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Black culture and resistance: the Harlem Renaissance

Augusta Savage

One hundred years ago, an arts movement was forming in a mainly-black district of New York City. Later known as the Harlem Renaissance, it was primarily cultural but also inescapably political. Literature, poetry, jazz, theatre, sculpture and more articulated the lives and demands of African-Americans no longer willing to be grateful that they were no longer enslaved.

O black and unknown bards of long ago.
How came your lips to touch the sacred fire?

How, in your darkness, did you come to know
The power and beauty of the minstrel’s lyre?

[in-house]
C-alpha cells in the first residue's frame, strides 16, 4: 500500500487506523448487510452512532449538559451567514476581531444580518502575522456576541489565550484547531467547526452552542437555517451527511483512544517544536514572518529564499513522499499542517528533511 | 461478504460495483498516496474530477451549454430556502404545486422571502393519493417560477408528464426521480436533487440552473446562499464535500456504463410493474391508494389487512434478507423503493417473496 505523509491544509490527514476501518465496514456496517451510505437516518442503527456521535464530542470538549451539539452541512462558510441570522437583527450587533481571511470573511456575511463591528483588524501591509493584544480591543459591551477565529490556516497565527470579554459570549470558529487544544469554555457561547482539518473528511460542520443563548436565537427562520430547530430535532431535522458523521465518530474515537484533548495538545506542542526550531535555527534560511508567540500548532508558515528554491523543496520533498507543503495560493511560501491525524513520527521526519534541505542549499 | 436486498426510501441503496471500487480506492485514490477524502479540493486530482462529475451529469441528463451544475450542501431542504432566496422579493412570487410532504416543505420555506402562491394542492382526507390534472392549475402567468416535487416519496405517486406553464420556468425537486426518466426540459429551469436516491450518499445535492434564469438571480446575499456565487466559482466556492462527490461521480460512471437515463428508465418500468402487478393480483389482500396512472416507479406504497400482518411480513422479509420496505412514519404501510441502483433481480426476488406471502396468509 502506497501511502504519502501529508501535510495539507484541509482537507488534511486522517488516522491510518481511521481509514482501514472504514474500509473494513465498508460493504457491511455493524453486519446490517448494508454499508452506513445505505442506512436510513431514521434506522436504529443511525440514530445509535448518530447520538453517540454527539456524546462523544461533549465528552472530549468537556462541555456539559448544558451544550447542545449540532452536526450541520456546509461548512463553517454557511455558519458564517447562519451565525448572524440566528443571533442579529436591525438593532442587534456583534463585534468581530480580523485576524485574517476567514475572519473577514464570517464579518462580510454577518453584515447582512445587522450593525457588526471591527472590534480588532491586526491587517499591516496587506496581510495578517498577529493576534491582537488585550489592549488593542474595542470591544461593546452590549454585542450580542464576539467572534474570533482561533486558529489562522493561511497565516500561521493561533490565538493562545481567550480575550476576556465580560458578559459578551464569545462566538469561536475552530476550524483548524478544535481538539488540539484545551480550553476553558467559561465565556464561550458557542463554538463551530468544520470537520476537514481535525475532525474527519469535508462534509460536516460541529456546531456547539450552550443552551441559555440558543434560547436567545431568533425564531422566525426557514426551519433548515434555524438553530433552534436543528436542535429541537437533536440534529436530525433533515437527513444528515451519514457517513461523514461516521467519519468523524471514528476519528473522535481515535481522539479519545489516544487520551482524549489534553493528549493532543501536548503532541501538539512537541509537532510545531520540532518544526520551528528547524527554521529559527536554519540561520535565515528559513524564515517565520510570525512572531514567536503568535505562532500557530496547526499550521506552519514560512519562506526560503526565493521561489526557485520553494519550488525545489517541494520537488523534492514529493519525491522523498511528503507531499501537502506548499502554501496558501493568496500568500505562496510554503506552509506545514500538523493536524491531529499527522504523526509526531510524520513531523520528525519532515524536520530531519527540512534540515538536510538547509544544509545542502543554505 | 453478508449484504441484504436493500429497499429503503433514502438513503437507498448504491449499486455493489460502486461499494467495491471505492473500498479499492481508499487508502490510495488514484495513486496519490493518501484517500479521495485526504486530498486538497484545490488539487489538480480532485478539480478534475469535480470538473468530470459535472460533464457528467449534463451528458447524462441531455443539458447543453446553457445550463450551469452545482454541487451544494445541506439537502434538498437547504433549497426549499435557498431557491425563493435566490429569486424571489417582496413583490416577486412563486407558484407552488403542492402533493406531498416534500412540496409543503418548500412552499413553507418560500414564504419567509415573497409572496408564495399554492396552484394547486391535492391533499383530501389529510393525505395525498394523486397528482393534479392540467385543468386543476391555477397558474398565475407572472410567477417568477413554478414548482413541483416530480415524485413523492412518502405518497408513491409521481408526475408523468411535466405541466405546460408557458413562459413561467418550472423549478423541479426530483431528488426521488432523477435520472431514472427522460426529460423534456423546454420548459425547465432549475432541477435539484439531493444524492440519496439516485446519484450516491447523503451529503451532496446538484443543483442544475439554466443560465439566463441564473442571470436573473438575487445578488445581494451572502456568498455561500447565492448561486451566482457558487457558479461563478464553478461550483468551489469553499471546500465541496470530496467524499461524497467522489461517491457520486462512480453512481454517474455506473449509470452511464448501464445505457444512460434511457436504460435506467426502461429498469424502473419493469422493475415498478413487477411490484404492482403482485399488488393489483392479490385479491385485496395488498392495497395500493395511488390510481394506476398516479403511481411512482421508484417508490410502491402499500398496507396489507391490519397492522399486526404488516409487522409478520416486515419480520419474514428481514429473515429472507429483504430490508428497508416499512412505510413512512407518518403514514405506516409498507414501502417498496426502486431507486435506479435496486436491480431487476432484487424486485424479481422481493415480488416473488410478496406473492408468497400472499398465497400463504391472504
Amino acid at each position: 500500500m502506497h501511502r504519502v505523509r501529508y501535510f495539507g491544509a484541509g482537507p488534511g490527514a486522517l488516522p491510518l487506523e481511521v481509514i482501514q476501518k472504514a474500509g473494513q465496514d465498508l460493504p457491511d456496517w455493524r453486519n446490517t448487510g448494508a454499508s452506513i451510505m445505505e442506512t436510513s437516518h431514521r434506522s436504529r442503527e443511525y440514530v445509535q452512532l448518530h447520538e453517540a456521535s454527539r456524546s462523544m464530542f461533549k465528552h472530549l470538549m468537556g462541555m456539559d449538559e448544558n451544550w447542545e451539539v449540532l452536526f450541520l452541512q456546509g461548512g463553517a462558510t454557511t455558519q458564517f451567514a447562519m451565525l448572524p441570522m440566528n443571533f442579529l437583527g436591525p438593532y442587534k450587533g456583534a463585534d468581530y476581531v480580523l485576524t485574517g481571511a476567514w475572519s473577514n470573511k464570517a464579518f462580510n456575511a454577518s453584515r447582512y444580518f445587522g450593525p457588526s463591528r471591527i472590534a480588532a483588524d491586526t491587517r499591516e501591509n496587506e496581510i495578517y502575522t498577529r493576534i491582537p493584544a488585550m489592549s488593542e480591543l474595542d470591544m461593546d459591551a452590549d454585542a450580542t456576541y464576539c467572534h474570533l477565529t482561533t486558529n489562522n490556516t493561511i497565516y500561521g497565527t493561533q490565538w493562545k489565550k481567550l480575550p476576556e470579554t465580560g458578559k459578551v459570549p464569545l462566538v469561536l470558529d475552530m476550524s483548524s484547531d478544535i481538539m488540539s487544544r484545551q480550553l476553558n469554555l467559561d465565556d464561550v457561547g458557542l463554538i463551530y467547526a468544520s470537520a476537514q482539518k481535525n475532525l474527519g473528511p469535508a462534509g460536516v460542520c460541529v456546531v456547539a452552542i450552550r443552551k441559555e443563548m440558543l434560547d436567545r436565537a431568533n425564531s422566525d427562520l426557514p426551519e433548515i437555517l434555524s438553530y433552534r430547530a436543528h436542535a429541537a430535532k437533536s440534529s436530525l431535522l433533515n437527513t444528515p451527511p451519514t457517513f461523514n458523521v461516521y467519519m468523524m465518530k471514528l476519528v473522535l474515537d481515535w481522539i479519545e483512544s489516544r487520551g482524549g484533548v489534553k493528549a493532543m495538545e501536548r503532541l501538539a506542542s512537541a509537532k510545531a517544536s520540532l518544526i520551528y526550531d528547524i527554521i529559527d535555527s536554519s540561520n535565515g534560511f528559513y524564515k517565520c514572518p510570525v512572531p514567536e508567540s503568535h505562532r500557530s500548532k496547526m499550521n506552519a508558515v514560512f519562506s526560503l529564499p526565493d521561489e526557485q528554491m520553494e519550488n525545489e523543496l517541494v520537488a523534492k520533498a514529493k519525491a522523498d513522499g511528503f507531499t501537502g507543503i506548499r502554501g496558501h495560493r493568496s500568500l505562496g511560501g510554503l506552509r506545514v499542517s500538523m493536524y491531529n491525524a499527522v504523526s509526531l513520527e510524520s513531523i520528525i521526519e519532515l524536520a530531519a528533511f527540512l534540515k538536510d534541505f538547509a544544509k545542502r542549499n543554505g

Who first from midst his bonds lifted his eyes?
Who first from out the still watch, lone and long.
Feeling the ancient faith of prophets rise
Within his dark-kept soul, burst into song?

James Weldon Johnson

Joint Enterprise: unjust and racist

Joint Enterprise article
  • published in Solidarity 564

British courts’ application of ‘joint enterprise’ is unjust, and criminalises black and working-class youth.

‘Joint enterprise’ is a common-law doctrine that allows courts to convict not only the person who carried out a crime, but others who helped them to do it. In principle, that sounds reasonable. But since 1984, British courts have used it to convict people who they think knew the crime was going to happen, even if they did not help carry it out.

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